Lady Gaga and I have precisely one thing in common: a black perfume in our roster. According to a recent press release, Gaga is launching a new black hued perfume called Fame which morphs from black to clear when sprayed. Hmmm, the wonders of modern chemistry? My perfume is nearly black (and stays that way) from the addition of lots of delightful dark essences such as oakmoss and black tea.
I've noticed a slew of colored perfumes being launched by the mainstream perfume industry of late and it pleases me immensely. This is a trend I can get behind. If there's one thing we natural perfumers do well it's colored perfumes! Now to be fair, these mainstream perfumes are artificially colored. However, nature provides a wide spectrum of colors for the natural perfumer to paint with. In fact, it's often difficult to create a natural perfume that isn't colored. As a perfumer I made a conscious decision to use any essence I desired when creating my line, regardless of how its addition effected the final color of the perfume. If I were to limit myself to using clear oils and absolutes I'd be left with only a handful of essences to work with. I wish to expand, not reduce my palette. This meant I would have accept that my natural perfumes were sometimes dark brown, or black or green when filtered.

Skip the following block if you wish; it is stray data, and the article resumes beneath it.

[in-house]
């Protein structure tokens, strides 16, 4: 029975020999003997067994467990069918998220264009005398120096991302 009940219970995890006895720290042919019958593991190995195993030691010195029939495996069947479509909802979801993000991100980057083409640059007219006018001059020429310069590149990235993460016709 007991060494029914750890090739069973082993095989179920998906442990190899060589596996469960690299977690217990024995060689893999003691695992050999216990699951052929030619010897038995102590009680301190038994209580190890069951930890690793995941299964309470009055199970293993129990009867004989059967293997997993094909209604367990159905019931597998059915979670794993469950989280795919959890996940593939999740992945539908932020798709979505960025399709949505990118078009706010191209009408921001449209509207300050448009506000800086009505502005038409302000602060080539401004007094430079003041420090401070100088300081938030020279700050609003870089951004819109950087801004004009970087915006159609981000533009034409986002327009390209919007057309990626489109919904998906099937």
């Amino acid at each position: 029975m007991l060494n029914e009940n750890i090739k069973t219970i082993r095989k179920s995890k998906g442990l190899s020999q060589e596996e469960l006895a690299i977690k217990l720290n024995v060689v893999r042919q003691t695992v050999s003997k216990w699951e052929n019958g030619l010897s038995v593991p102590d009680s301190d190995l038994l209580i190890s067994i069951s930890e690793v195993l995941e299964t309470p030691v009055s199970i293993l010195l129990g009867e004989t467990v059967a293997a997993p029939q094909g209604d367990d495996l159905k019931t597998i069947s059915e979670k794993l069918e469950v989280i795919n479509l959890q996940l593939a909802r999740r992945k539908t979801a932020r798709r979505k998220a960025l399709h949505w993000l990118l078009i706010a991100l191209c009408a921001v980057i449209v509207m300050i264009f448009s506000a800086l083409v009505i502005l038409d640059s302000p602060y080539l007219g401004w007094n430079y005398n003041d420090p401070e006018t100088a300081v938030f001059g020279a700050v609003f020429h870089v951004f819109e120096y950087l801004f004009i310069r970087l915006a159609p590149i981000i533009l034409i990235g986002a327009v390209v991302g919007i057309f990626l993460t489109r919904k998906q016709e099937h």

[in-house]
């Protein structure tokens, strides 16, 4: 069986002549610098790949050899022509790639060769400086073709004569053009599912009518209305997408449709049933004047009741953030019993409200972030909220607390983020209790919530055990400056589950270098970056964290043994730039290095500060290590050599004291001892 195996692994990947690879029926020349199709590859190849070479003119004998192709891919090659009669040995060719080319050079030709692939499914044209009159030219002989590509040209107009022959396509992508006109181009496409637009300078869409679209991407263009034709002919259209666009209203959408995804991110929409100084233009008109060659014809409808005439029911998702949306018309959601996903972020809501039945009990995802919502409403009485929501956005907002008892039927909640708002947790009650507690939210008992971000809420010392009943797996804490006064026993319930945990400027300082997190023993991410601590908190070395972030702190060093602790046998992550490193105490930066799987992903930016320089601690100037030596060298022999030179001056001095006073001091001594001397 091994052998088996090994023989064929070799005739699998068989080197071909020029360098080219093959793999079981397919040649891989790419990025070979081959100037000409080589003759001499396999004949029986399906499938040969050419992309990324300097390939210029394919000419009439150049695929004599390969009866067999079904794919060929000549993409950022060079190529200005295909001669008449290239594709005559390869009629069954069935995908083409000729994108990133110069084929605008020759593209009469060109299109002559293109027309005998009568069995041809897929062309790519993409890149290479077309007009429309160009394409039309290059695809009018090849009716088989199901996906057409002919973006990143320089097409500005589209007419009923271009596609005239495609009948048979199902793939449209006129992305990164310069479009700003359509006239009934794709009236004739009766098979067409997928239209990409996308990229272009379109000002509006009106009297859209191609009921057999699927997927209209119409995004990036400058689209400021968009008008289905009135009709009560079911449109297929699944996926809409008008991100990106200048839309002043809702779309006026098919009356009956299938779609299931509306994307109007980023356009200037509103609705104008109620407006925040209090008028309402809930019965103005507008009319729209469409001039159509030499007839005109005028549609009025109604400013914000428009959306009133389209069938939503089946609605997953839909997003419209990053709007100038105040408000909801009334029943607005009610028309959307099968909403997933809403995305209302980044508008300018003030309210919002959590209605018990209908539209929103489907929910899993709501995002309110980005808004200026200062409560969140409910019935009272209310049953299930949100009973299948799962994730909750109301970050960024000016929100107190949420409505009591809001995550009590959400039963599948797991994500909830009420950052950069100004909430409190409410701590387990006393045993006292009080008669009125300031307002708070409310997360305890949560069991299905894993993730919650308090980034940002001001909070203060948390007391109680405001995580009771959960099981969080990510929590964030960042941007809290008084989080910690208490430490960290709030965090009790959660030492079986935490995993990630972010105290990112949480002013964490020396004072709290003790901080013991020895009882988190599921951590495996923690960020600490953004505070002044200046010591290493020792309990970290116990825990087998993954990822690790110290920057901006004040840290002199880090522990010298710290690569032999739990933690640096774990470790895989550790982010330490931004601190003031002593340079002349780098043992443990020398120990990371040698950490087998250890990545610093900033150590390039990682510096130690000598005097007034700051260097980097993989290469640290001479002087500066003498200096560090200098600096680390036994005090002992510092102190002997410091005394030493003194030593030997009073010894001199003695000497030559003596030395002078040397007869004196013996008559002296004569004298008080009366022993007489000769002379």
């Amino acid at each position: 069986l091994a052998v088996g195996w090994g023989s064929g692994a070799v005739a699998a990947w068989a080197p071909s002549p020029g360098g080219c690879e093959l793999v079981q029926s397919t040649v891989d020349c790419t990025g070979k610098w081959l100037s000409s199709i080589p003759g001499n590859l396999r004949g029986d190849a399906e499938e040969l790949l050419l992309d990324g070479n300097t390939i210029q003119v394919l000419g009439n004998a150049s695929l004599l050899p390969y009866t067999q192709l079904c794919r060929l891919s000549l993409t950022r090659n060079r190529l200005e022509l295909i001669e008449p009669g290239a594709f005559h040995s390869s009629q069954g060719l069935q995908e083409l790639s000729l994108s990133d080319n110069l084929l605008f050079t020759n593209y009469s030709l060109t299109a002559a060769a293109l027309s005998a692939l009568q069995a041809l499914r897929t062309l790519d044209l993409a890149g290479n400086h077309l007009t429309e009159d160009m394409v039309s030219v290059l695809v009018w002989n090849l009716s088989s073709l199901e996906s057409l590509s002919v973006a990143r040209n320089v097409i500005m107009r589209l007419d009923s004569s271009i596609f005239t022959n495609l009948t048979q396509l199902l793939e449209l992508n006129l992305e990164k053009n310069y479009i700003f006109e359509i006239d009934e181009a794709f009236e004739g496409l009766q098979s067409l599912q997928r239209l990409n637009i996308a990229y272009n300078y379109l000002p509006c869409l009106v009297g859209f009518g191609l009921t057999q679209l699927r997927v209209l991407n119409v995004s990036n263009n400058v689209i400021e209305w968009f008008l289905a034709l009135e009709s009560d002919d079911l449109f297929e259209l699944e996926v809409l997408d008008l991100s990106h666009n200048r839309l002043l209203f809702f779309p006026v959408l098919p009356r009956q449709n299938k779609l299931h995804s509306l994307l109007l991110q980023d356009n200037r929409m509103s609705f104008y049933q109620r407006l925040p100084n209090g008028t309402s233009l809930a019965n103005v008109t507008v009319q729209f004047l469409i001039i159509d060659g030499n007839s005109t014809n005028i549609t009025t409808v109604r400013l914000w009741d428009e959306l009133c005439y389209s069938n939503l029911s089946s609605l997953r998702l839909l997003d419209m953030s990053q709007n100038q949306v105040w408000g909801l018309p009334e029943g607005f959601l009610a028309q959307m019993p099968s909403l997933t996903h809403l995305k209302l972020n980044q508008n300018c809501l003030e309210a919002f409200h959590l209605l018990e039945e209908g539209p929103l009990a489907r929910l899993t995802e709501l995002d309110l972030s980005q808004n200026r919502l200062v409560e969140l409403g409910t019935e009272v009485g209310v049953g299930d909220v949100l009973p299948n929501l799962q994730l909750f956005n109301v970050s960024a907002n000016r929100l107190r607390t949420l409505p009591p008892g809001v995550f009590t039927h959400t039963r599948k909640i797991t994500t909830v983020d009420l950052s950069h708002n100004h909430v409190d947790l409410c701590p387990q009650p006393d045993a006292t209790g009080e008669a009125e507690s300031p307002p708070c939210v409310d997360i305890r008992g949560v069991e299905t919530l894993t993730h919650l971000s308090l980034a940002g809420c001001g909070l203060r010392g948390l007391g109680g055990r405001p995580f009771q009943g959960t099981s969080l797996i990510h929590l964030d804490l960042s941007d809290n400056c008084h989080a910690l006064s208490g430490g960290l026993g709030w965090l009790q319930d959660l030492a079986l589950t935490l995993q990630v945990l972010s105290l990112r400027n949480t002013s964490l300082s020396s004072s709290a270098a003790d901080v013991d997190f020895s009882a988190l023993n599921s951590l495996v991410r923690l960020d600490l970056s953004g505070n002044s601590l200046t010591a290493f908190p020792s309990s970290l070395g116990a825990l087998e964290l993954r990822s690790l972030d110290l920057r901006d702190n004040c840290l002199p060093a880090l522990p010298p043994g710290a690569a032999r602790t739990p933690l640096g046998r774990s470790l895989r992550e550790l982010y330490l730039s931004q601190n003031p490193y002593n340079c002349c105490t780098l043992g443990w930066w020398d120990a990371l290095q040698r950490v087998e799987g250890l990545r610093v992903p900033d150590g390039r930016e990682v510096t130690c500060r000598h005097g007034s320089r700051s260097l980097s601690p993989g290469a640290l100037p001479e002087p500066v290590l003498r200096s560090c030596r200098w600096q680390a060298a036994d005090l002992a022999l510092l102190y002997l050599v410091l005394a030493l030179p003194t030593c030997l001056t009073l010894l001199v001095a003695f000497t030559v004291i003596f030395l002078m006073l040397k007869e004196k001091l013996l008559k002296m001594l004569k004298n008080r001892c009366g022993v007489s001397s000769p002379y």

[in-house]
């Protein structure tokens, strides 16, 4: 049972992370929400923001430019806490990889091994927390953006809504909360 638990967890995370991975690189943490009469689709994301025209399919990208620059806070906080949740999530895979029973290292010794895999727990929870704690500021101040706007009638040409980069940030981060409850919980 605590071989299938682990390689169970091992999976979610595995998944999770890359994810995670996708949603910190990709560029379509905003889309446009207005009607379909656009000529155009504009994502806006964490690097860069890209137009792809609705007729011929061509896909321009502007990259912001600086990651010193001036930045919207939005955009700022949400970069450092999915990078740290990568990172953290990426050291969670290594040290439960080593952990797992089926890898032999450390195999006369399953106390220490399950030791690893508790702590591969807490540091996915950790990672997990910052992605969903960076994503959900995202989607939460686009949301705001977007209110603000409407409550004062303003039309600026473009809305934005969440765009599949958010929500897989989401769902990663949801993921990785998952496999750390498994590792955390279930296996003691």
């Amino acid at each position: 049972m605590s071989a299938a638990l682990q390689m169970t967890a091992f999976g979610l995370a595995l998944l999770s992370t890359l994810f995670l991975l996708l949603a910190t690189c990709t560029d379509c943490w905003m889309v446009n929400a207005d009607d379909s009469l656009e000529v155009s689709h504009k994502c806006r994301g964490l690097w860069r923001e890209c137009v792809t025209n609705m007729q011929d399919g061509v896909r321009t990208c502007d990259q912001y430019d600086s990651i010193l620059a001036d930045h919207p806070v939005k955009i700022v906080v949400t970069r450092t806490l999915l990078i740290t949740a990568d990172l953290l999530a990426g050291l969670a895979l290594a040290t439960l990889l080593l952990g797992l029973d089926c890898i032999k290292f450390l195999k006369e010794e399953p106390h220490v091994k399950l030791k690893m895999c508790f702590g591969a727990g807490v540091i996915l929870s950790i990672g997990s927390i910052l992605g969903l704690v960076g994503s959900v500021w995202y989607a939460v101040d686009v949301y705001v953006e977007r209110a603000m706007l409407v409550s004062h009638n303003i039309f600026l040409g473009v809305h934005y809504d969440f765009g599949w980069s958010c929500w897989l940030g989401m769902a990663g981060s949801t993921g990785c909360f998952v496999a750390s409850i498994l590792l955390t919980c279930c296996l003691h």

Despite the fact that I had accepted these colored perfumes, I wondered how potential customers would react. Would consumers be less likely to purchase my Osmanthus Oolong eau de parfum because it was a dark gray color? Would the jade tone of Tabac Citron quell sales? My line has a distinct voice and color; perfumes so very different than the mainstream perfume industry. Artisanal fragrances. Perfumes made in small batches, by hand using incredibly rare, expensive natural essences that just so happen to be brightly colored. I'm happy to report that little fuss and few comments have been made about the colors of my fragrances. I expected the colors of the perfumes to be more off putting to the consumer than they seem to be. Acceptance! I have been asked on occasion if I dye my perfumes, to which I reply, "No, Mother Nature does."
As for me? I'm drawn to the mystery of a dusky scent. I'm tired of girly fruity floral scents. Hygienic clear bottles of scent hold no promise for me. Be gone era of clean, clear perfumes meant to evoke purity. I'm a vintage perfumista at heart. Bring on the deep, dark, richness of amber colored perfumes! While Estee Lauder's Youth Dew may not be my favorite scent, the fascination I feel when gazing upon it's dark liquid is palpable. Without even a sniff, Youth Dew makes it apparent that it's rich and deep and resinous. What secrets are locked inside that dark brown nectar?
So, along these lines I've created a quick perfume color guide. The following botanical essences possess serious color saturation. Adding more than a few drops will color a perfume quickly. In you've ever wondered why or how a natural perfume obtained it's hue read on.
GREEN: lavender absolute, lavender seville absolute, green tea absolute, violet leaf absolute, tobacco absolute, mint absolute, sweet clover absolute, rooibos (red tea) absolute, fir balsam absolute, geranium absolute, rosemary and basil absolutes.